As indictments of minority elected officials continue to pile up, some leaders have openly suggested, while offering scant evidence, that a conspiracy exists to remove blacks and Latinos from power. But U.S. Attorney Loretta Lynch, one of two federal prosecutors responsible for bringing many of the recent corruption charges, outright rejected any conspiracy theories last night. Read More
John Liu’s mayoral campaign may be hovering around ten percent in the polls, but according to the candidate himself, they understate his support by more than twofold. Indeed, a beaming Mr. Liu told a room full of teachers yesterday that if the surveys were accurate, he’d actually have the support of a quarter of the city’s Democratic primary electorate.
“My true base of support in the electorate is closer to 25 percent,” Mr. Liu, the city’s comptroller, exclaimed at a teacher’s union mayoral forum in Brooklyn. “You add on top of that the tremendous amount of labor support I’m going to have, that puts me very much in the running–much more so than other candidates who I don’t think have any piece of their base that is not being reflected in the public poll numbers.” Read More
The Queens County Democratic Party is expected to endorse Councilman Leroy Comrie for borough president next week, according to four sources plugged into various sides of the race.
The sources–some of whom were disappointed in the decision–told Politicker that Congressman Joe Crowley, the head of the borough’s Democratic organization, will probably endorse Mr. Comrie to balance his leadership position in one of the most demographically diverse counties in the country. Read More
Although Assemblyman Vito Lopez was cleared of criminal charges today, the New York State Joint Commission on Public Ethics still found plenty to to dislike about him in a revealing report that concluded that Mr. Lopez fostered a shockingly sordid work environment in clear violation of official standards of conduct.
In the scathing 68-page report, Mr. Lopez–who was stripped of his powerful committee chairmanship and his position atop the Brooklyn Democratic Party after sexual harassment allegations first surfaced last year—engaged in such acts as hanging mistletoe in his district office and forcibly kissing a staffer, shoving his hand “all the way up” the inner thigh of another staffer and more. Read More
Councilman Dan Halloran’s former chief of staff, running in the race to replace him after he was arrested on corruption charges, has raised about $11,000 in less than two weeks.
Chrissy Voskerichian abruptly left her post when Mr. Halloran, a Republican, was charged last month for allegedly quarterbacking a bribery scheme for a mayoral candidate. She filed a campaign committee to run in the Democratic primary in Mr. Halloran’s northeast Queens district, even before he said he would not seek re-election. Read More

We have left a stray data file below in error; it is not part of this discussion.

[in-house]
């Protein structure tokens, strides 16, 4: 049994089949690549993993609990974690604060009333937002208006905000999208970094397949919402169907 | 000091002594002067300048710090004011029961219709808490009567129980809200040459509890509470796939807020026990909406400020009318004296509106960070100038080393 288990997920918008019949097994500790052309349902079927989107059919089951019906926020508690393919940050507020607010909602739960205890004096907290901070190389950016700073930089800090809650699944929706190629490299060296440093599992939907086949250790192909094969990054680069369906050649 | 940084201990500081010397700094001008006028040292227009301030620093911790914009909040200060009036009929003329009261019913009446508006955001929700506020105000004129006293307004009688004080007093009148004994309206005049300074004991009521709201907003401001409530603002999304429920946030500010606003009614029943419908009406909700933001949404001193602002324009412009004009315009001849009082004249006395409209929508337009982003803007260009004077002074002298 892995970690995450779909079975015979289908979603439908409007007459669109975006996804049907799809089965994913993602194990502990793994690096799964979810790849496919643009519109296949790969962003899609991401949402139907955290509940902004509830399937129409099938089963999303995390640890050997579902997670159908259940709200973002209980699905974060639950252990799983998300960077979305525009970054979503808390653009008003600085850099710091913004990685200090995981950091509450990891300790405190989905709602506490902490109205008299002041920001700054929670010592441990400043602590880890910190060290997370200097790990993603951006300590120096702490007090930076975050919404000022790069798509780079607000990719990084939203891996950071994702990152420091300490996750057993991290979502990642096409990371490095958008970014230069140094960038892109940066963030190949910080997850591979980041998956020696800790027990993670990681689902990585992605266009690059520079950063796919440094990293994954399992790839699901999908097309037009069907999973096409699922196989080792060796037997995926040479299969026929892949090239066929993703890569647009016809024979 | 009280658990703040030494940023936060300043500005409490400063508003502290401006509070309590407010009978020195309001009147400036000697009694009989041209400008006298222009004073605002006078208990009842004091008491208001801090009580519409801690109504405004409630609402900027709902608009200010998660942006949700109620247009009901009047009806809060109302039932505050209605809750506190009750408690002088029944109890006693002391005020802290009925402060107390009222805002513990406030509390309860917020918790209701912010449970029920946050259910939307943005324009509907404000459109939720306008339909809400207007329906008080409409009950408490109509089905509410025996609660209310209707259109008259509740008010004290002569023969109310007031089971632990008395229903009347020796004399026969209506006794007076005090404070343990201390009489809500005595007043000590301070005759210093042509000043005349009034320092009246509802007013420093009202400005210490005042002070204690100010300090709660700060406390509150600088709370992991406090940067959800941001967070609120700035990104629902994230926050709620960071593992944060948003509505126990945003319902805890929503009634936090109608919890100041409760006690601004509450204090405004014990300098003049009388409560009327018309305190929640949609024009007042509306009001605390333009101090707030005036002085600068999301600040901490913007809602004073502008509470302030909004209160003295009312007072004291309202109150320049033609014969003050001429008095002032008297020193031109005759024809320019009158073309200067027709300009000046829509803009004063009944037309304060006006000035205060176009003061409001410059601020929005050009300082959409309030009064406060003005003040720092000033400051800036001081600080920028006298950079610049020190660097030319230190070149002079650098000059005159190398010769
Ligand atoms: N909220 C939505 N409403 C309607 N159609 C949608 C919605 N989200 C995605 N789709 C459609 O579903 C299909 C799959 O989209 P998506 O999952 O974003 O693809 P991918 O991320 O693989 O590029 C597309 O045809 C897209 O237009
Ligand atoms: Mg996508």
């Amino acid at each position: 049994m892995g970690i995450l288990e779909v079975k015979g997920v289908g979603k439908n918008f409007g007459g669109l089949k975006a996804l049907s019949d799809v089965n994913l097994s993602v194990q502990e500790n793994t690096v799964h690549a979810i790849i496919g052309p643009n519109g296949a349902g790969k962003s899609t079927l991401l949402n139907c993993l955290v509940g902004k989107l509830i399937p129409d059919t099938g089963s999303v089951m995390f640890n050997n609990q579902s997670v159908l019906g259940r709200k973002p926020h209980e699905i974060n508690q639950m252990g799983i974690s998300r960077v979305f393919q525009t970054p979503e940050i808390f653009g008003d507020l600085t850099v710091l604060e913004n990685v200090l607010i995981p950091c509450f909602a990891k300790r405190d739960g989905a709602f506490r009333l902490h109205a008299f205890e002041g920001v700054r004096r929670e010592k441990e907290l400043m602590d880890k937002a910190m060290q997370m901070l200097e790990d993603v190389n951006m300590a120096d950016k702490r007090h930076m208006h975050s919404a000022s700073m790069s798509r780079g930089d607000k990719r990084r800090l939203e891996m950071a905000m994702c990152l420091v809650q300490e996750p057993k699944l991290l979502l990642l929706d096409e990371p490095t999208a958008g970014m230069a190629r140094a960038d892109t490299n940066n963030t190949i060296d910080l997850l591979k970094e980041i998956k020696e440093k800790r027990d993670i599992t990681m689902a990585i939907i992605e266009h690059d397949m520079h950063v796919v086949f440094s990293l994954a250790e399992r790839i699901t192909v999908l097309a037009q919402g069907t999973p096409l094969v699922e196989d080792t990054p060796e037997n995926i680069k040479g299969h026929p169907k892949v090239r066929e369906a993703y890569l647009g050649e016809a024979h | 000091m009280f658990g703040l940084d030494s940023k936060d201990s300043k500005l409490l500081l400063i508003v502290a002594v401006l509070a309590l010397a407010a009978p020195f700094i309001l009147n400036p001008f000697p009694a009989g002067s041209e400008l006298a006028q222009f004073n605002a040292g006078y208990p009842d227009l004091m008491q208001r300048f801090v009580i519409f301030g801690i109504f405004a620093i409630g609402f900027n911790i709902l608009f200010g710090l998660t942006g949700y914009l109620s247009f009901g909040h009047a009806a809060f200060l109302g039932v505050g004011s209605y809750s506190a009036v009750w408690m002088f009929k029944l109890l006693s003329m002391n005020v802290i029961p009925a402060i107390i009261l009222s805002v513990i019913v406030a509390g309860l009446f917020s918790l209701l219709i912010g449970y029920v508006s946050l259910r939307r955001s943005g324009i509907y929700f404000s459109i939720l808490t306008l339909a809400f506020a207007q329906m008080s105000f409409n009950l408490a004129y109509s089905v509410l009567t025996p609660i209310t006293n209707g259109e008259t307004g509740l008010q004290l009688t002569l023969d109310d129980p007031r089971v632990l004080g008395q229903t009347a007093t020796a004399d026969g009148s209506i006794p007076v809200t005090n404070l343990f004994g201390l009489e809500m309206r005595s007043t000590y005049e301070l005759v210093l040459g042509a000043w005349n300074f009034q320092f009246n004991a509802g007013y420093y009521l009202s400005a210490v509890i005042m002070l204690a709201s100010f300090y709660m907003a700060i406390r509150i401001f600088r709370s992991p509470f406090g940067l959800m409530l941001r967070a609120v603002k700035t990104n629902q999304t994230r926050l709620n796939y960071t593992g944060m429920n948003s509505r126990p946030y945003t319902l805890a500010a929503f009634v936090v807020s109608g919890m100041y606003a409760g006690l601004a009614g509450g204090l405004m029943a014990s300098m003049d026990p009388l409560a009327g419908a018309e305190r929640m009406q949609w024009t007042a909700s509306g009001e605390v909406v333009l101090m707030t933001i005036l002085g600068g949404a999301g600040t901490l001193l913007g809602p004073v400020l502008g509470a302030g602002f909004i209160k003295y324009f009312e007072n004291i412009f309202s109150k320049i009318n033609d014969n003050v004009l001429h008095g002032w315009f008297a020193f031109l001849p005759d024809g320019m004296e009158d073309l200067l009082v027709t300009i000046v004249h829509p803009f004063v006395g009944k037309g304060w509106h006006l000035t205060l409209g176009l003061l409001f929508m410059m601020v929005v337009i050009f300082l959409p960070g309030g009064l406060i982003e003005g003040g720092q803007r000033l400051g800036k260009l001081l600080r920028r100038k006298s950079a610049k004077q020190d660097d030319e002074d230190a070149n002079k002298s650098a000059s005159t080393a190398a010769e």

Ben Kallos, a candidate for City Council on the Upper East Side, was apparently offering campaign internships in the south Bronx.
That was according to the campaign website of Pedro Alvarez, a Bronx City Council candidate, which bore a striking resemblance to the website of Mr. Kallos. Under an “internships” section that was removed after Politicker contacted the Alvarez campaign, the text was identical to the Kallos site, even going as far as to mention Mr. Kallos several times. Read More
Short on bombast and long on analysis, left-leaning academics and the co-chair of the City Council’s Progressive Caucus took to the stage at the CUNY Graduate Center last night to outline their alternative vision for a city in the twilight of the Bloomberg era.
“We’ve been in a kind of sitting in the laboratory, mixing the chemicals phase in the past nine months and we hope to go out and cause a few explosions in the coming months and after the elections,” said John Mollenkopf, a CUNY political science professor and co-organizer of the panel discussion, “Progressive Policies for the Future of New York City,” which the New York Times’ Michael Powell moderated. Read More
It is a question few in the New York political establishment dare to ask publicly: is the seemingly endless string of indictments and arrests of elected officials a conspiracy against minorities in power?
But there was Queens State Sen. James Sanders Jr., bellowing in a theater with a preacher’s rhythm, more than implying last night that the recent arrests of black elected officials like Assemblyman Eric Stevenson, State Sen. Malcolm Smith and State Sen. John Sampson were not coincidental. Even State Sen. Shirley Huntley, who admitted to stealing funds earmarked for her district’s underprivileged children and was sentenced Thursday for her crimes, could have been linked to a conspiracy, Mr. Sanders said.
Months into his first term, his short time in Washington D.C. has Congressman Hakeem Jeffries convinced the Tea Party is out of control. Read More
When Lynn Smith, the niece of ex-State Sen. Shirley Huntley, wrote to a federal judge in February to beg for leniency for her indicted aunt, she neglected to mention one crucial fact of her own story: she had pleaded guilty to stealing $30,000 a week earlier.
Ms. Huntley, who will be sentenced tomorrow after pleading guilty to embezzling $87,000 and tampering with physical evidence to obstruct a probe into the theft of member item money she sponsored for a nonprofit, roped Ms. Smith and several other associates into the scheme. Ms. Smith pleaded guilty in February to stealing $30,000 in taxpayer funds from a sham nonprofit group that Ms. Huntley founded. This information was not mentioned in her letter, made public today, to Judge Jack Weinstein. Read More